The Calgary Crisis Services Pilot Project
1996 was also the start-up of the Crisis Service Steering Committee. It involved discussions amongst a large number of agencies delivering crisis services that led, in 1997, to the City of Calgary Crisis Services Project. Formed to create a coordinated response to after hours crises, DC was designated as the hub. The purpose was to restructure after-hours services. Along with the volunteers she alerted mobile response teams as needed: EMS, CPS, CUPS and Woods Homes. Canadian Mental Health and others developed protocols and standards to ensure crisis information was current and available to all parties. In year two, Alberta Mental Health staff were added on-site until midnight.
By 2001, the Calgary Crisis Services Pilot Project was fully amalgamated with Distress Centre and renamed Integrated Services “using Distress Centre’s facilities and well-trained staff to respond to overflow calls from partner organizations and then link those in crisis with the most appropriate resource to meet their need.” Distress Centre was officially designated the first point of contact for those in need.
Joan Roy, formerly intake worker, was put in charge of the project:
“We had received some funding from the City for the Crisis Project and Barb asked me if I wanted to head up the program. There had been a big study done at some point in the ’80s indicating that there were a number of crisis services in the city, but they weren’t working together. When the funders got together, they felt the most logical agency to lead was Distress Centre, whose focus is 24 hour crisis. They funded a two-year pilot project. My job was to work with other agencies providing social services improve the coordination of services.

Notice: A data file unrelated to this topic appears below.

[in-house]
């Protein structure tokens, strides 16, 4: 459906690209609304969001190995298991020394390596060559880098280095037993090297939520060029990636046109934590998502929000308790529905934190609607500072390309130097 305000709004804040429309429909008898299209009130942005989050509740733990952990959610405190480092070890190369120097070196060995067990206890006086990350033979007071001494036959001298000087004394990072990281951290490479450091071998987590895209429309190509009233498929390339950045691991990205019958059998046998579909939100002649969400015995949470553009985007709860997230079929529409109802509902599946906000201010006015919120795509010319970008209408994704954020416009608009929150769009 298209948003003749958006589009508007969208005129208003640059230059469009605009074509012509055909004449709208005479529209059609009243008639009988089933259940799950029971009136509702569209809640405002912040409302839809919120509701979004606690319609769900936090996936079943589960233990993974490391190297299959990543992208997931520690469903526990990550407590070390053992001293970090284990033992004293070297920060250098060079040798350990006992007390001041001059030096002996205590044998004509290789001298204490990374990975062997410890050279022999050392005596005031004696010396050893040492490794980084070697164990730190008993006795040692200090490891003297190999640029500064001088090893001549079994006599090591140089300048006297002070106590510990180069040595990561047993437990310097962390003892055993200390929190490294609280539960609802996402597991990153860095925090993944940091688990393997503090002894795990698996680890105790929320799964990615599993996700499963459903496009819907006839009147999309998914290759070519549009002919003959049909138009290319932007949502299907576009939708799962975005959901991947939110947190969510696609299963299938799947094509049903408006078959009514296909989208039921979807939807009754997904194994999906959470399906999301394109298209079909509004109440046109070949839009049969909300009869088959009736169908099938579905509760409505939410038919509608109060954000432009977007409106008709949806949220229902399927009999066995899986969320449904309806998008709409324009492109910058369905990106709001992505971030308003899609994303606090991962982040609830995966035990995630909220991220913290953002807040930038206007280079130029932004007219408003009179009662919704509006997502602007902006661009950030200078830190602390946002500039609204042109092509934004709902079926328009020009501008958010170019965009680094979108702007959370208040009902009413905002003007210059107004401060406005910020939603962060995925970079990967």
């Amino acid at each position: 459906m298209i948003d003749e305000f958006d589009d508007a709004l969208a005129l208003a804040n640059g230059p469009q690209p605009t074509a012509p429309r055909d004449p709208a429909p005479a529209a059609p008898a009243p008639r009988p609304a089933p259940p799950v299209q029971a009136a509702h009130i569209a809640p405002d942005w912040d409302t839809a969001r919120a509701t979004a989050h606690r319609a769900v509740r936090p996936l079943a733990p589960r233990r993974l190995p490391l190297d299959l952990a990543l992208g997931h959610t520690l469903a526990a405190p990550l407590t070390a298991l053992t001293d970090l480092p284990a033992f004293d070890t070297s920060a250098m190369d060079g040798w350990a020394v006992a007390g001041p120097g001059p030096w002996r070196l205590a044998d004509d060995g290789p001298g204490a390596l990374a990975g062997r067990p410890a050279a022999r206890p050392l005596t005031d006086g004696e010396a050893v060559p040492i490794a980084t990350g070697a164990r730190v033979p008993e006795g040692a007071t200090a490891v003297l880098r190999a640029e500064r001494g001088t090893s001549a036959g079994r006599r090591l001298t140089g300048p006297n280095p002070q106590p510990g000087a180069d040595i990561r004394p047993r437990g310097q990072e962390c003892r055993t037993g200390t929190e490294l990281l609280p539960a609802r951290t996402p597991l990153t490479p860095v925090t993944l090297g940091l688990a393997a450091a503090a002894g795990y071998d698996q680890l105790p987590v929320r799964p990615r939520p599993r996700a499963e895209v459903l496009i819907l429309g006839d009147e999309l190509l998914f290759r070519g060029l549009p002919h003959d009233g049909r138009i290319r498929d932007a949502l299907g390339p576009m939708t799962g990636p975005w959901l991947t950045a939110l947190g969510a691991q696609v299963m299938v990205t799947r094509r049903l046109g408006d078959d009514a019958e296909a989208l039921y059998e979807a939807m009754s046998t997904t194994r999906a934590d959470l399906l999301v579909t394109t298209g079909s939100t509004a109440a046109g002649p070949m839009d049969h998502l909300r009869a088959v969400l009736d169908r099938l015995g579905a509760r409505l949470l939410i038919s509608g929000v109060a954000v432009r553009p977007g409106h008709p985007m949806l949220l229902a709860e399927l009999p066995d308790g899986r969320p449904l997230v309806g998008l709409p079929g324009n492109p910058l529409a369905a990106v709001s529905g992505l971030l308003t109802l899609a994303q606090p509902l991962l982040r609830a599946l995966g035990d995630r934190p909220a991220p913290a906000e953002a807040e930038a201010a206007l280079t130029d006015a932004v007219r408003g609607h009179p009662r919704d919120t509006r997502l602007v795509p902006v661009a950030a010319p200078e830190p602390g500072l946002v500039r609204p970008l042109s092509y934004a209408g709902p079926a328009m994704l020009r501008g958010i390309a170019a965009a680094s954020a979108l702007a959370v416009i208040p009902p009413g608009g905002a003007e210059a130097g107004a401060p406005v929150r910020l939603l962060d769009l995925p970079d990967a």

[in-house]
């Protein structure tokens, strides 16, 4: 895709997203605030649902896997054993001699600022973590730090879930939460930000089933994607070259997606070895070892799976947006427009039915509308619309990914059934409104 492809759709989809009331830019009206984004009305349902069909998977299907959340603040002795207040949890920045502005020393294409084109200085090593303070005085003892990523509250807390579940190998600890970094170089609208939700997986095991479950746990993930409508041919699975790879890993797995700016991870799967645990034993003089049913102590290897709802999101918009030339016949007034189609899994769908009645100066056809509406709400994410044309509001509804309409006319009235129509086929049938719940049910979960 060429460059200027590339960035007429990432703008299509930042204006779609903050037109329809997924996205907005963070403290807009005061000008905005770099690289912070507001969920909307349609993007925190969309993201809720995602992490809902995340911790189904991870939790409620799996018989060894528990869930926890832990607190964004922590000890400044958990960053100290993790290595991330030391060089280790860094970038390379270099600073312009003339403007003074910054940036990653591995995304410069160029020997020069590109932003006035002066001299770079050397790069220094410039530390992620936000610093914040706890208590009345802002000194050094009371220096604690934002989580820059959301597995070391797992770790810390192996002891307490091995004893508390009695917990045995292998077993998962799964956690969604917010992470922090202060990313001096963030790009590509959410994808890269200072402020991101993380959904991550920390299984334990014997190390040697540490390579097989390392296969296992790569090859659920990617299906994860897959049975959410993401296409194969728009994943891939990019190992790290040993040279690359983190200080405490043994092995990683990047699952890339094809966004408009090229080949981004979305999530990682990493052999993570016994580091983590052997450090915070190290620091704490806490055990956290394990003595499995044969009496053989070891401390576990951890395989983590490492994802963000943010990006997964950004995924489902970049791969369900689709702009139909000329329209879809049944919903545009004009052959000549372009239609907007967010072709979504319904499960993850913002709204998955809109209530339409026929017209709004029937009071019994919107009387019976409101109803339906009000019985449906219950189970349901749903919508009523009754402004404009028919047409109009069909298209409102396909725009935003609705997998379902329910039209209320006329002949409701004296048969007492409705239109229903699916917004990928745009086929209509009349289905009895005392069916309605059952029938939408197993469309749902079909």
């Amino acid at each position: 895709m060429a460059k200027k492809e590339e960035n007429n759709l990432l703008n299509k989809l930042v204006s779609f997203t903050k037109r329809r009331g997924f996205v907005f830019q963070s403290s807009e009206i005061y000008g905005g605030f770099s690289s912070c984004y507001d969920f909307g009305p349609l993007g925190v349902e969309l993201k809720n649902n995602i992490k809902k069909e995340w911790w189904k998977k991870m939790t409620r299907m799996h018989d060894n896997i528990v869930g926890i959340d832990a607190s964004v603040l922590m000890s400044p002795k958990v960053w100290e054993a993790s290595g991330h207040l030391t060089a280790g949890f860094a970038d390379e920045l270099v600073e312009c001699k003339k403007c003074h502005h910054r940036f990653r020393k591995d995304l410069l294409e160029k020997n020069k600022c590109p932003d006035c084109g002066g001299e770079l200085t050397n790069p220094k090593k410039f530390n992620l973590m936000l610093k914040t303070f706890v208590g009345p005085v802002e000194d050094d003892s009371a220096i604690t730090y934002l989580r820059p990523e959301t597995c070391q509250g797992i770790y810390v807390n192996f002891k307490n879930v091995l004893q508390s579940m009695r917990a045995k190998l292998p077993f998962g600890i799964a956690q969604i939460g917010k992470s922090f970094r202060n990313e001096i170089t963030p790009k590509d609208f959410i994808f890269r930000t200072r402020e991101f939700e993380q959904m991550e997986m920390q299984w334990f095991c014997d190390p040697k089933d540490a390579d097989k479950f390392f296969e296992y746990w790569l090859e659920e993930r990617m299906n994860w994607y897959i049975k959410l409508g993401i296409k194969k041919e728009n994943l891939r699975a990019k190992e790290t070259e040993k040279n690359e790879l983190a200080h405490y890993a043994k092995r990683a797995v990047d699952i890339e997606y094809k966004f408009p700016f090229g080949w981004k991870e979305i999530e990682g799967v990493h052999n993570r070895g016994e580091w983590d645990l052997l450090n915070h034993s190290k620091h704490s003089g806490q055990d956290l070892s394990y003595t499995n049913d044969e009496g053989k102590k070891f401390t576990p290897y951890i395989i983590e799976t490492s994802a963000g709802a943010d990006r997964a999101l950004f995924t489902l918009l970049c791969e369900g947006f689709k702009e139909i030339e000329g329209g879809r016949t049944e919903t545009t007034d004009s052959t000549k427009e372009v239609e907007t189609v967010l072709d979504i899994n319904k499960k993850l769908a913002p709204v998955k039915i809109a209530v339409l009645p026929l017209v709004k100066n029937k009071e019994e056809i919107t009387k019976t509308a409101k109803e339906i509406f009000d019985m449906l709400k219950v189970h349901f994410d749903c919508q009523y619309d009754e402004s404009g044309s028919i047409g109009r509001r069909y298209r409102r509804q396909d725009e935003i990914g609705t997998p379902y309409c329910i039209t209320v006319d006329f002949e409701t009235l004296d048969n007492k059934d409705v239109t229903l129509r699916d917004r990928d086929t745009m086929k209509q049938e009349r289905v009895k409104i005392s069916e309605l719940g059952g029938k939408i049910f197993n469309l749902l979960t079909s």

“It required addressing some of the questions other agencies had about our use of volunteers. What is their training and do they have the skills to work without staff on-site? Out of that came funding for staff on-site from 4 pm to midnight, which then morphed into 24 hours. This was a really big change for us.
[edgtf_blockquote text=””There had been a big study done at some point in the ’80s indicating that there were a number of crisis services in the city, but they weren’t working together. When the funders got together, they felt the most logical agency to lead was Distress Centre, whose focus is 24 hour crisis.” – Joan Roy” title_tag=”h2″ width=””]
“We handled calls for Alberta Child Welfare, and other agencies that provided crisis services. My job was developing relationships and processes that everyone was comfortable with. We developed screening tools for all high-risk situations, suicide, domestic violence, and homicide.
“They had an outside consultant do an evaluation and determined that it now needed to become part of DC’s core services and core funding. The call volume sky- rocketed. We were managing other agencies’ after-hours calls.”
Collaboration and integration with other agencies to ensure the best and most fiscally responsible client service continues to be part of the of Distress Centre’s operations. It is perhaps even more important during our current time of local and global crisis.